MANILA,  April 12, 2009 (BULLETIN) By MELVIN G. CALIMAG - Delighted that its knowledge in robotics technology is at par with the rest of the world, the Philippine scientific sector has cited the recent victory of a team of high school students in a robotics competition in Hawaii, USA.

In a recent press conference, top officials of the Department of Science and Technology (DoST) paid tribute to Team Lagablab which recently collared two rookie awards at the FIRST Robotics Competition (FRC) in Honolulu. FIRST stands for For Inspiration and Recognition of Science and Technology.

The contingent, composed of 20 junior students from the Philippine Science High School, will now move on to the championship in Atlanta, Georgia where it is slated to compete in the rookie category with other regional winners. The Philippine team, which fielded a robot named Larry Labuyo, was the sole ASEAN participant in the Hawaii regional preliminaries held last March 26.

It trounced six other high school teams from the United States in achieving the “Highest Rookie Seed Award,” which is given to the neophyte team that accumulates the best score at the end of the qualifying rounds.

The squad also won the “Rookie All-Star Award,’’ which is presented to a new team that exemplifies a young but strong partnership effort. It is this award which earned the team a shot at the FRC finals on April 16 to 18, 2009.

The only other neophyte award – Rookie Inspiration – went to a team from Mexico.

Overall, the Philippine team ranked 17th out of the 33 competing teams with an aggregate score of five wins, five losses, and a draw. Most of its losses, however, came at the hands of veteran teams which have participated in the contest in the past.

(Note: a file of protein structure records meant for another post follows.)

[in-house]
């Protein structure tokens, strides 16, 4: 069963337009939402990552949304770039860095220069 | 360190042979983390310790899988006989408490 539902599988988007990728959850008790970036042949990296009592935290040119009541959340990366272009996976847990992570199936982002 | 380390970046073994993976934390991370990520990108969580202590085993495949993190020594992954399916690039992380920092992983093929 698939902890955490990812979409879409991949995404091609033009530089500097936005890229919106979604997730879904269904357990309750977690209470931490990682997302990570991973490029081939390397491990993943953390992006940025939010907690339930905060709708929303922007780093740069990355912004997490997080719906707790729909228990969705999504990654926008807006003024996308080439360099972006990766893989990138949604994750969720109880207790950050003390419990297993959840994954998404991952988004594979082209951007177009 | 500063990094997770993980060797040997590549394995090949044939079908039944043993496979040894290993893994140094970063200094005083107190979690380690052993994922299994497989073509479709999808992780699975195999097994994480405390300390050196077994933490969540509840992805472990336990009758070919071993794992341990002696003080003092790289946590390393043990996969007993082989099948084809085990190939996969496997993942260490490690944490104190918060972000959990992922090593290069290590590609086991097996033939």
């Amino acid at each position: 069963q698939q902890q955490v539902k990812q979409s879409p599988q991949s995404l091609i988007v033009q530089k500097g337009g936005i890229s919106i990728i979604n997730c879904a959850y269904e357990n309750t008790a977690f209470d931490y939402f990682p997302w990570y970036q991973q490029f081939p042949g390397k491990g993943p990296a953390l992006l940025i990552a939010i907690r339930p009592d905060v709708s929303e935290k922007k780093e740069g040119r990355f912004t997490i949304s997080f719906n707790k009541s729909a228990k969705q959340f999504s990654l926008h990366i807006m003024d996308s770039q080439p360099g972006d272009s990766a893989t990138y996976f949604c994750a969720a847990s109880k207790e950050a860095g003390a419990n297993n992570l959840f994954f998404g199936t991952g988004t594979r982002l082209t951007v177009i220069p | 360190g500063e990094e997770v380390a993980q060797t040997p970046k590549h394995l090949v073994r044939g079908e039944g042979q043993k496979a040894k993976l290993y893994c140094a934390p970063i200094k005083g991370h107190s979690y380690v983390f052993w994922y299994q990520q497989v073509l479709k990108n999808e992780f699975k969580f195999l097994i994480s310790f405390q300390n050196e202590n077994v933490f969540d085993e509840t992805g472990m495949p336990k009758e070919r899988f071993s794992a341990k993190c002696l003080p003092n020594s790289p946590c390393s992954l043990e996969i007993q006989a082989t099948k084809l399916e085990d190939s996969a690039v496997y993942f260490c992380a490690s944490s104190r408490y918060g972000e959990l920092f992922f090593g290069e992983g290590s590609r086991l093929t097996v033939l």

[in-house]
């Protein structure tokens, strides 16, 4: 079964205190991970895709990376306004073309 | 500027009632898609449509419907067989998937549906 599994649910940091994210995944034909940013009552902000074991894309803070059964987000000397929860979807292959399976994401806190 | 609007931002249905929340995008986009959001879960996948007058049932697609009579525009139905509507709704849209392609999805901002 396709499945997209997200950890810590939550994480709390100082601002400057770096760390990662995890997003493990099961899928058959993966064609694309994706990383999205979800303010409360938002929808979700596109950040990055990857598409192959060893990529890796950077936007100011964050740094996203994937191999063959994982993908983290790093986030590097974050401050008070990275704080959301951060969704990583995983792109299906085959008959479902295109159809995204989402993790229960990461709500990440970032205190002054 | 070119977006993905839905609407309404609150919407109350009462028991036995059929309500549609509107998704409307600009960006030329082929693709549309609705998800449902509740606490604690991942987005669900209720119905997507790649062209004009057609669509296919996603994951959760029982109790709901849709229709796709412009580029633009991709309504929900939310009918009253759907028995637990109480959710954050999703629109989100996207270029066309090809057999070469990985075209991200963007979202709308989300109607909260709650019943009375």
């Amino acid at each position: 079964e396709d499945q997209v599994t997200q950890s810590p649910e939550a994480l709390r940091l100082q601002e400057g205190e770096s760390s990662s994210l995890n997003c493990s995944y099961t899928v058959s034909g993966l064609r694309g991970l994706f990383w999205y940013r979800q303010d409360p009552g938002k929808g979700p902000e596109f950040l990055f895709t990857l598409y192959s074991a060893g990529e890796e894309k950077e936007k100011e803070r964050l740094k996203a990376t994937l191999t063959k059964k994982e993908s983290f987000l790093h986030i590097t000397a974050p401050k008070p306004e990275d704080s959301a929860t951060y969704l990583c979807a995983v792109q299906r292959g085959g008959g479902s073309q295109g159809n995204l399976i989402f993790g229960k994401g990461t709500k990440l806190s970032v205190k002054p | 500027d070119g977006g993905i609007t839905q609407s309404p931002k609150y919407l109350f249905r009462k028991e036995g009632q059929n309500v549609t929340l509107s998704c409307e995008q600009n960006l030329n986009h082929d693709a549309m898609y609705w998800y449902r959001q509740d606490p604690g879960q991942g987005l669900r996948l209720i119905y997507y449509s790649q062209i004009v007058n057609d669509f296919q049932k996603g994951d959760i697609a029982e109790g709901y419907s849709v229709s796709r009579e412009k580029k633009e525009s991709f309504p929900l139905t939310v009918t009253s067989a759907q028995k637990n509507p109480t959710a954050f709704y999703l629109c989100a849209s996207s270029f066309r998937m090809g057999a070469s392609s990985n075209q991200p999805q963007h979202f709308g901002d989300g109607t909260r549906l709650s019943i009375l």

FRC, founded in 1989 by inventor Dean Kamen, features a new game every year for students to solve using a common kit of parts from which they are asked to build a robot that would perform based on the rules of the game.

For this year, the students engaged in a game called “Lunacy,”which simulates the conditions in the moon. The objective of the game is to place as many “moon rocks,” which came in the form of rubberized rattan balls, into the trailer of the opponent in 2 minutes and 15 seconds.

[PHOTO AT LEFT - PINOY ROBOT Larry Labuyo, the robot created by PSHS students, is seen here prior to its deployment in Hawaii. It is now in Atlanta, Georgia where it will participate in the championship round]

The Philippine team’s Labuyo robot showed its prowess in the Hawaii regional tilt by dumping seven moon rocks to an opponent’s robot trailer in three seconds.

DoST secretary Estrella Alabastro said during the briefing that the participation of the Philippines in the robotics contest allowed the country to “benchmark” itself from other advanced countries in robotics technology.

“Hopefully, this will also inspire students to choose a career in science and engineering,” she said, noting that the number of engineers in the Philippines is under the U.N. standard.

The science agency, which partly funded the team’s trip to Hawaii, is again collecting donations to finance the Lagablab’s journey to Atlanta worth about P3 million.

Edwin Sybingco, an engineering professor at De La Salle University in Manila and one of team’s coaches, said the Philippines, despite being the youngest team in the competition, was able to ambush some of the veterans on its way to clinching its victories.

To run the robot, Sybingco said the students created a program with a software called LabView that organizers provided as part of the registration package. LabView, he said, was built by American firm National Instruments for use in controlling precision equipment.

“This contest, in effect, is like an on-the-job training for students who can now use or manipulate this programming tool once they decide to become engineers or part of the manufacturing industry,” Sybingco said.

He added that the participation of the Philippines also allowed the team members to vie for scholarship opportunities offered in the event, which, incidentally did not offer cash prizes.

Chief News Editor: Sol Jose Vanzi

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